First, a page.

An opportunity to experience at night part of the 36,000-acre Great Swamp Watershed—which runs through Morris and Somerset counties—happens only once in a blue moon.
That blue moon returns to the sky Friday night, as the Great Swamp Watershed Association, led by environmental educator Hazel England, .
Steven F. Reynolds, director of communications and membership for the Great Swamp Watershed Association, notes the moon is not necessarily blue during a "blue moon."
"It has very little to do with actual color, and more to do with seasons and the solar calendar," he said. "The phrase is, in essence, part of a folk taxonomy."
The swamp is fully accessible to the public but, Reynolds said, "a lot of people don't get to see [it] at night.
"A lot of people may think it's dangerous or spooky," he said. "This is a safe way to go out and experience something you might not otherwise experience. You'll get a chance to listen for flying squirrels, bats, owls."
An owl caller may join the group on Friday night as well, Reynolds said. "When he calls out, the expectation is an owl will call back.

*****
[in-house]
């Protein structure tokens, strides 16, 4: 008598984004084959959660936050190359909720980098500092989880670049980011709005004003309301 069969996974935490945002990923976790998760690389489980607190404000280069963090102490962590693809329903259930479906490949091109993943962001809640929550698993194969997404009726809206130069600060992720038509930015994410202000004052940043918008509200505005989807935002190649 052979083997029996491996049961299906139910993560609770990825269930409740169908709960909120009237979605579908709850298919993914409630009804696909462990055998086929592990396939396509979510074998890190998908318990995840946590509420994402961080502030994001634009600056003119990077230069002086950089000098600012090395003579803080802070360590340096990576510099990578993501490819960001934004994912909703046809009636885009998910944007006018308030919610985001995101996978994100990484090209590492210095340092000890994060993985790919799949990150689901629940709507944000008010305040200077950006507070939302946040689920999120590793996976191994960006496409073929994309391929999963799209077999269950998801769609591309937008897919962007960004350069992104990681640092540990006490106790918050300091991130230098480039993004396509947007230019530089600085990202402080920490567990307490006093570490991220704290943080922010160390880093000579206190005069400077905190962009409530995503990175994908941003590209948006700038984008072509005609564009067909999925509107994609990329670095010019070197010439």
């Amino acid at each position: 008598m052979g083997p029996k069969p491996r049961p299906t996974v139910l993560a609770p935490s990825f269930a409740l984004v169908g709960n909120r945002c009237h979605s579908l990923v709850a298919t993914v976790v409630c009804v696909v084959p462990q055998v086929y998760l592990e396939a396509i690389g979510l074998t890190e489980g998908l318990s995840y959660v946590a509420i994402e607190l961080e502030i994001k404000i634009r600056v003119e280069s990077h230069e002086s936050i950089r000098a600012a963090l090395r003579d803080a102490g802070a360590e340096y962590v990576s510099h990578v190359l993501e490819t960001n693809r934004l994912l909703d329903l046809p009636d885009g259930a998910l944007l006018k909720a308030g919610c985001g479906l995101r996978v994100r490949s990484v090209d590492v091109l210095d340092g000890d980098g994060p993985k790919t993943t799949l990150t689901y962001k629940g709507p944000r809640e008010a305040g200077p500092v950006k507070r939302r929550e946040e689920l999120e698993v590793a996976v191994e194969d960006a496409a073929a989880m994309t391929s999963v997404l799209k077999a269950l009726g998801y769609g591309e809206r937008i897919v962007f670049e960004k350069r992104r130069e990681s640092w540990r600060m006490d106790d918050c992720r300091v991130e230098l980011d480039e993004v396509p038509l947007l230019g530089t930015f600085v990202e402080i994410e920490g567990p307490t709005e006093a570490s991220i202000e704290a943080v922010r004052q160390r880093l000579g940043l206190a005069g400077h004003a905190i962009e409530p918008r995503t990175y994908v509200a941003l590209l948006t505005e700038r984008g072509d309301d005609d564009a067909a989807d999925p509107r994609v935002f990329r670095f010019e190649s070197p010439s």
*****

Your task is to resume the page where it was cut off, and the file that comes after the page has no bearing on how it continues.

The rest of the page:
"In July, a great horned owl flew overtop of the group as they walked along," he said. "That doesn't happen often."
With clear skies expected throughout the day and into the evening, there likely will be a fair amount of moonlight to light the tour along the way.
"But even an overcast evening will provide a rare opportunity ... to hone your nighttime senses and play outside after dark without a flashlight," Reynolds said.
Space for the Great Swamp Watershed Association Blue Moon Hike is limited; visit the GSWA website to reserve a spot, or call 973-538-3500 x22 to make a phone reservation. GSWA members may participate at no additional cost. Non-members are asked to make a voluntary donation of $10/adult and $5/child (6 to 17 yrs.), or $35\family (4 people included).